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Eating for Two - What You Should Be Eating During Pregnancy

August 6th, 2017
Eating for Two - What You Should Be Eating During Pregnancy
We know that pregnancy advice from family and well-meaning friends can be confusing. So if you’re feeling a bit like a tomato amongst a bunch of celery stalks you are not alone. That is why we have decided to clear up the confusion with some top nutritional advice.

Begin with Greens

Dark green leafy vegetables such as broccoli, kale and spinach contain many of the nutrients required during pregnancy including fibre, vitamin C, vitamin K, vitamin A, calcium, iron, folate and potassium. They are rich in antioxidants and hugely benefit the immune system.
Getting your greens contributes to preventing neural tube defects because of the folic acid content. Folic Acid goes a long way to helping neural tubes develop properly. Another important mineral in preventing neural tube defects and contributing to optimal brain development is choline. Eggs are rich in choline and a great way to increase overall nutrient intake. Make sure you cook them well and include a whole egg regularly in your diet.

Best Pregnancy Food Secret

One surprising yet highly recommended pregnancy food is the very underrated sweet potato. It contains large amounts of beta-carotene, which is converted to Vitamin A in the body. This is essential for healthy foetal development. Legumes (peas & beans) are excellent plant-based sources of fiber, protein, iron, folate (B9) and calcium, which the body needs more of during pregnancy.

Pregnancy Food Myths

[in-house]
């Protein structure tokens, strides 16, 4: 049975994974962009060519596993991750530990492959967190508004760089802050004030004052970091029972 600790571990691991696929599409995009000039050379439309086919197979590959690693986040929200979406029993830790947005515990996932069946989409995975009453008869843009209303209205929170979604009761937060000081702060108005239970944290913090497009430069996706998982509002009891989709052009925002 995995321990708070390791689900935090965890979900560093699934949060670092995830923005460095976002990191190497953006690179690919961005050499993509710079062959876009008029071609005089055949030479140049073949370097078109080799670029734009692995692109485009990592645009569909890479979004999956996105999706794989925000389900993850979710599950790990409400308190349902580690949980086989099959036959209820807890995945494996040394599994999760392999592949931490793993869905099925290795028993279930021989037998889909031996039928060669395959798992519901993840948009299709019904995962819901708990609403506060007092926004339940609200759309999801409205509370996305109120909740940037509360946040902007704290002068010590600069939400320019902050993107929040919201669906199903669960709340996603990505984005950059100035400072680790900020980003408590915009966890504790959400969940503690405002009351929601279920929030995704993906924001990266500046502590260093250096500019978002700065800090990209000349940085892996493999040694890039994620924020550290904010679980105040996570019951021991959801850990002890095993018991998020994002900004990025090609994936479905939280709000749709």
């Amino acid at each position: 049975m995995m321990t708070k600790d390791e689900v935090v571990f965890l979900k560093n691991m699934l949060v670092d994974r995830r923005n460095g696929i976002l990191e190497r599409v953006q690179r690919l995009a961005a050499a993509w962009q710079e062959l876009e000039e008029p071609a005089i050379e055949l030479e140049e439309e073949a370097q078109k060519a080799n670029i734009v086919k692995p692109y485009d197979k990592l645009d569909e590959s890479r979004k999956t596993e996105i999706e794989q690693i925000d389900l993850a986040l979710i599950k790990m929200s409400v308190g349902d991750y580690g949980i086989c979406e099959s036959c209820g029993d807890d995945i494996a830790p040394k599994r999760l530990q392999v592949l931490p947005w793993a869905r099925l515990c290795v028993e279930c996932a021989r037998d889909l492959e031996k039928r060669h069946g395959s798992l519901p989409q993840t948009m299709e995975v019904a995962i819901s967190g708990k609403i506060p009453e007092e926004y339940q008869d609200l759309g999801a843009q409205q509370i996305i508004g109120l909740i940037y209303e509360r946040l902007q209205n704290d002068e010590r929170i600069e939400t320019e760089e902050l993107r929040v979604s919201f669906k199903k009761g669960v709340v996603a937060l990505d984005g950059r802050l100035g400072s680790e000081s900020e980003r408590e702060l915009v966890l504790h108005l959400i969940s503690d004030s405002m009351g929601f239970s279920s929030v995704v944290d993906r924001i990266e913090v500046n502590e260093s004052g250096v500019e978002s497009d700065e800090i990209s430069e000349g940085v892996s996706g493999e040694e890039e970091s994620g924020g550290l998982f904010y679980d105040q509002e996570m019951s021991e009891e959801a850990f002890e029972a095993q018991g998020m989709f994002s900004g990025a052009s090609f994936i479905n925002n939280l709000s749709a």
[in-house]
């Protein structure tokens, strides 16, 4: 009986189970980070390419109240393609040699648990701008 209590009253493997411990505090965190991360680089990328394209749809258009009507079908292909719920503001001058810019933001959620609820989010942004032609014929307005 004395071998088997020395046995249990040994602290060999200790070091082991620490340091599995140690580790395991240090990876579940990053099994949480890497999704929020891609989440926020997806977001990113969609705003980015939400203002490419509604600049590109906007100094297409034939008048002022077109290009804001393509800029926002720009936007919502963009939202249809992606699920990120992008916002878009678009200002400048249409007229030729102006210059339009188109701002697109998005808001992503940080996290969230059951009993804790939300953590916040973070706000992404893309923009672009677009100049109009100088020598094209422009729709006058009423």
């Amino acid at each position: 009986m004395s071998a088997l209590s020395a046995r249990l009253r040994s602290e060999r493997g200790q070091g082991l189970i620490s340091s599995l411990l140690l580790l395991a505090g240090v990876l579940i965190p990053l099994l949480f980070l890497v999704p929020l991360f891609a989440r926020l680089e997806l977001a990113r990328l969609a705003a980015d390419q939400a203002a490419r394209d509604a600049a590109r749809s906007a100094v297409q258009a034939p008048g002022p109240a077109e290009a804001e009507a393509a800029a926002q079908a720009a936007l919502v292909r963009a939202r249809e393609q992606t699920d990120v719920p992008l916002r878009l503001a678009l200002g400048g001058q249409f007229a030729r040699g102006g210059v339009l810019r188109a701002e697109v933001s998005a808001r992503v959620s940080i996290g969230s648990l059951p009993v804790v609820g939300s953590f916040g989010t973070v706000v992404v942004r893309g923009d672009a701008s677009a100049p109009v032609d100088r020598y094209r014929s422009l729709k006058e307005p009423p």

Do people frown upon you when you're eating sushi with a pregnant belly? It is true that raw shellfish may contain harmful bacteria, however, most sushi sold in shops is safe. If you really are doubtful, opt for some vegetarian sushi.

It is best to stay away from oysters and for that matter, any undercooked eggs or meats whether fish or red med meat. Smoked fish is safe to eat during pregnancy and I highly recommend you enjoy well-seared salmon as a first choice. Salmon is very rich in essential omega-3 fatty acids which help build the brain and eyes of the foetus. Salmon is also one of the very few natural sources of vitamin D, essential for bone health and immune function. It has been recommended that during pregnancy you do not eat more than 2 servings of fish per week, including tuna, due to possible mercury content.


Iron is an essential mineral used for delivering oxygen to all cells in the body. Since your blood volume is increasing, especially in the third trimester it is important to get enough iron and also high-quality protein from lean meat.

Alcohol is an absolute no-no. From as early as the first trimester, alcohol consumption increases the risk of miscarriage and your baby's risk of long-term health problems. Drink plenty of water as this will help prevent constipation and urinary tract infections. Sufficient hydration is also essential due to the increased blood volume during pregnancy.

Easy Does It

On average, you'll gain between 25lbs and 35lbs during your pregnancy. You only need to consume between 200 – 300 extra calories daily (depending on your weight and trimester), so when you have a craving for some double chocolate ice-cream and pizza, you don’t have free range just because you’re ‘eating for two’. Stick to healthier options and smaller portions of the unhealthier treats when you just can’t do without. Poor eating habits and excess weight gain can lead to gestational diabetes and pregnancy or birth complications.
A healthy diet is imperative to a healthy baby and happy mommy. Prenatal vitamins are a great addition, but definitely not a substitute, for eating well. Make sure your multivitamin is specifically for pregnancy as some nutrients are adjusted according to what may be beneficial or harmful to foetal development.

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Helga x

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